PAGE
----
The combination of these different “preferences” creates a total of 16 different personality types.  While the shorthand MBTI (e.g., ESTJ, INFP, ENFP, etc.) is a way of understanding the interaction between your four mental functions, it is also important to understand type dynamics.

Your preference (e.g., Extraverted vs. Introverted) is the one that has that greatest influence on you.  It is termed your dominant function. This simply means that it is your “go-to” function, or the one that you trust the most/like to use the most.

Your next strongest preference is called your auxiliary function; it provides balance and support to the dominant function.  We don’t “always” operate from our dominant function; sometimes we prefer to do things in a different way, depending on the circumstances.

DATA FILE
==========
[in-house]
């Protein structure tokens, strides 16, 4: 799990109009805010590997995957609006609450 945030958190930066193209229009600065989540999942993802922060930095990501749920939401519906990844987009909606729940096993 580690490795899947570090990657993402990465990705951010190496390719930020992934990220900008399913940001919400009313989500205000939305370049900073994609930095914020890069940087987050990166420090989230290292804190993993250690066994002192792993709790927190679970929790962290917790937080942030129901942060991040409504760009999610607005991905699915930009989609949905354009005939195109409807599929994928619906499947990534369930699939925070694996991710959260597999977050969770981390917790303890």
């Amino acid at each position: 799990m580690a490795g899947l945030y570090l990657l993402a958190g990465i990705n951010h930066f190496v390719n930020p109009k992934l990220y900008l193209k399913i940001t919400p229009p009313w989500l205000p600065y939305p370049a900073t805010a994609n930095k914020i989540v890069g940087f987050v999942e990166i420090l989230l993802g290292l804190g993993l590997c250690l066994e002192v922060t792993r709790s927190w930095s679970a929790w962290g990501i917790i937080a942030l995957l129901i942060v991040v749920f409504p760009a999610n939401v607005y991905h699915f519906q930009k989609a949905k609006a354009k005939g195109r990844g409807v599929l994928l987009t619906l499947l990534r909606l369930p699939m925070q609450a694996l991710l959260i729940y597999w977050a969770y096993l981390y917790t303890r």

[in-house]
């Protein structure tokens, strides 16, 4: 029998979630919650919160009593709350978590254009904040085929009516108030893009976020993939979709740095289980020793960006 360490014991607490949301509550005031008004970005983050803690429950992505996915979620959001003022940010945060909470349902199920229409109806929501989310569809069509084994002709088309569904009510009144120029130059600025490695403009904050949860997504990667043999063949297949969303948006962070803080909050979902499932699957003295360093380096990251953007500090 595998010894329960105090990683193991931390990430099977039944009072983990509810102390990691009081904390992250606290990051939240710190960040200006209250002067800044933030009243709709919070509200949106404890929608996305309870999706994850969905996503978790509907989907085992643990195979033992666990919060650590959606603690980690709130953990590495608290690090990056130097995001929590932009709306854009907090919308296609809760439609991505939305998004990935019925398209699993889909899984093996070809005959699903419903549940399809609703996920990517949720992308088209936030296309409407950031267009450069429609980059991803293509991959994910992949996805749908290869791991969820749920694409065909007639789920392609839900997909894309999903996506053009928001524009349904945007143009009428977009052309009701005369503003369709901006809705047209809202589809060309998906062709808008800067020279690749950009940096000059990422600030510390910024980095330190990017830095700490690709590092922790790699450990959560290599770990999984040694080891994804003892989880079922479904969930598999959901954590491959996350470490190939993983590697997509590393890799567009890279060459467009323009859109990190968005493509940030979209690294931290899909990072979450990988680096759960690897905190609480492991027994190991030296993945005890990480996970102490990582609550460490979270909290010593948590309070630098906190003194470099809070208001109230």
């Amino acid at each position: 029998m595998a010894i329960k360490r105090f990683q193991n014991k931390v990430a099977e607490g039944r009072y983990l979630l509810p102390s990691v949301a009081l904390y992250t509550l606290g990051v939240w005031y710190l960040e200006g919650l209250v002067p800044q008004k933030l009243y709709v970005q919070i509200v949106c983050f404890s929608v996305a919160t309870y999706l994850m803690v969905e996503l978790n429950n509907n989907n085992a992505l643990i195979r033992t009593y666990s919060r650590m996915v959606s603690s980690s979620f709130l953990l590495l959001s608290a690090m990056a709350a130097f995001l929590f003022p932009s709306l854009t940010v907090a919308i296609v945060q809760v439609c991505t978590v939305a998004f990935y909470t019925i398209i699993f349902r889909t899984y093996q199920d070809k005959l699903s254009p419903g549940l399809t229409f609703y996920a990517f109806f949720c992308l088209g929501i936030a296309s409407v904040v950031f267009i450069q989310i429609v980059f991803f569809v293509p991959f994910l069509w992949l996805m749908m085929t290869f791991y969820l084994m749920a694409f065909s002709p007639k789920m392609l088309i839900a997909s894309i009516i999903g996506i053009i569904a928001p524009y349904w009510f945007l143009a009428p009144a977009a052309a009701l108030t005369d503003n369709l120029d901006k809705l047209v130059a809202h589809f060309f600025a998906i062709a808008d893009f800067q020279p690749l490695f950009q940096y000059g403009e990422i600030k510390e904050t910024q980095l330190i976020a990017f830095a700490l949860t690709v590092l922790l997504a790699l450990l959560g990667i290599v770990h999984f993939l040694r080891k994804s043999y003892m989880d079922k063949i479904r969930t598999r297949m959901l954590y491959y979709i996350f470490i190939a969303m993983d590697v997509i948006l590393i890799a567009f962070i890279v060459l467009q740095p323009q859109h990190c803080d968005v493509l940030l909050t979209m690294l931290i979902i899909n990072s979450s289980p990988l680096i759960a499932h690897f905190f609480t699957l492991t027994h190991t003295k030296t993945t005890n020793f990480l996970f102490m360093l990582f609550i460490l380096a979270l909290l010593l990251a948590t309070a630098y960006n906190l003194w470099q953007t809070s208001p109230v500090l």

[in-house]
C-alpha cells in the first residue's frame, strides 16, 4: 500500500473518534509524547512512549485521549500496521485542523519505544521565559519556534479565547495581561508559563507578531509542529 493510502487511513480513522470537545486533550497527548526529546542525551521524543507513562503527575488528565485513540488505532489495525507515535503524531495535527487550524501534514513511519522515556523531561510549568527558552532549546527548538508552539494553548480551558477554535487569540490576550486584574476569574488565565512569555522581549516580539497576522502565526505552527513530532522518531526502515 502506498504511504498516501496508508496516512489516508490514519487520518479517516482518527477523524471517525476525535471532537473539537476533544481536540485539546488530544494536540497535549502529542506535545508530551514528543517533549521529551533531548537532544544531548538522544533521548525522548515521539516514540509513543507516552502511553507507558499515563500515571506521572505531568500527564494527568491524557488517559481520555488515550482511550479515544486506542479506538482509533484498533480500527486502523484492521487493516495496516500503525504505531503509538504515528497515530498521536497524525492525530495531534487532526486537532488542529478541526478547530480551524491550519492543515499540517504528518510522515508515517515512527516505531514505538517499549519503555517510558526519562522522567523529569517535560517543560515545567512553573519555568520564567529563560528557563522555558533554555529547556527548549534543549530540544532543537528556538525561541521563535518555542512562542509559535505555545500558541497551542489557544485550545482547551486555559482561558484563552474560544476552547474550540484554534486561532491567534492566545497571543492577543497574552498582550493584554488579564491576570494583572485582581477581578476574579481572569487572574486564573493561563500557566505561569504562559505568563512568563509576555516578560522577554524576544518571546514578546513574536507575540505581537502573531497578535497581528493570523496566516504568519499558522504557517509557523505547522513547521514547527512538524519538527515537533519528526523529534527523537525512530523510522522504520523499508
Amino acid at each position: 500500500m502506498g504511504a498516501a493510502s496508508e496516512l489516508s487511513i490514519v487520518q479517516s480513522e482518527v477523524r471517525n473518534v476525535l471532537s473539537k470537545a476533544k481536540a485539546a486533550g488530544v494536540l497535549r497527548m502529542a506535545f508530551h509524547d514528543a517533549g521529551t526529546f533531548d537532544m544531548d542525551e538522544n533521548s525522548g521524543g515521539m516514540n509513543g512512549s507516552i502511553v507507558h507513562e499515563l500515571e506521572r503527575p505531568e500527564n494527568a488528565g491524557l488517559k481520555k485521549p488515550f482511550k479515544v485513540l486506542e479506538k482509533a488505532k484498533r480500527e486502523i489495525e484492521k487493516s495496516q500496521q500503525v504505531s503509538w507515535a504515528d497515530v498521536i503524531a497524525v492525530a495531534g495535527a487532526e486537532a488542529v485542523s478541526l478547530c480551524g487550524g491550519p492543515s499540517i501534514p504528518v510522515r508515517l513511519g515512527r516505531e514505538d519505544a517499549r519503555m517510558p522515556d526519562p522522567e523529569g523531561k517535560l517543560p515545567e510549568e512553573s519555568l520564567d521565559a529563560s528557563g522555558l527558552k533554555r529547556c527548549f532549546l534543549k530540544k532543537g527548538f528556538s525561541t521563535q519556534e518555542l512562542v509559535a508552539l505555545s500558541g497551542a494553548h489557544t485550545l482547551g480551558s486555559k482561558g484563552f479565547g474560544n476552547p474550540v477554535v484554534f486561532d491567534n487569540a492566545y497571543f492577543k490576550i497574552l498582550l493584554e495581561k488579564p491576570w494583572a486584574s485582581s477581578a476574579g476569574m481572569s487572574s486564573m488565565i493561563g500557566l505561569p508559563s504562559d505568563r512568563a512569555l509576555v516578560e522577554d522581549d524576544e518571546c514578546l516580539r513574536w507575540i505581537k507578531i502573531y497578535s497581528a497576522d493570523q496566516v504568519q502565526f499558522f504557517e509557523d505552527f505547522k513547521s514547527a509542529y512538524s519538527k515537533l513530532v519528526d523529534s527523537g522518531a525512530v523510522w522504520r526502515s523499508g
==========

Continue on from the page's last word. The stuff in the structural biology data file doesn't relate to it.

The third strongest function is the tertiary function. This function is less interesting to most people, since fewer personal skills are associated with it; it does not appear in your actual “type.”  It is simply the opposite of your auxiliary function.

We all experience movement between different functions throughout life; this is called lifelong type development.  Jung saw these functions as basically unconscious and undeveloped in infants.  Functions emerge and develop as we grow into adults.

The MBTI website explains that “as you develop your type, the way you see the world and the way you behave tends to change and broaden.  Comfort with your dominant and auxiliary functions forms the basis for much of your self-esteem.”

As you read through the descriptions of the Myers-Briggs Type Indicator’s eight different functions (E/I, S/N, T/F, & J/P), what preferences did you most closely identify with?  Most of us are not “completely” one way or the other – we move in and out of ways of being in the world dependent upon our circumstances.  However, there are basic underlying preferences and tendencies that form one’s personality.  I look forward to discussing the details of the 16 specific Myers-Briggs personality types in a future post.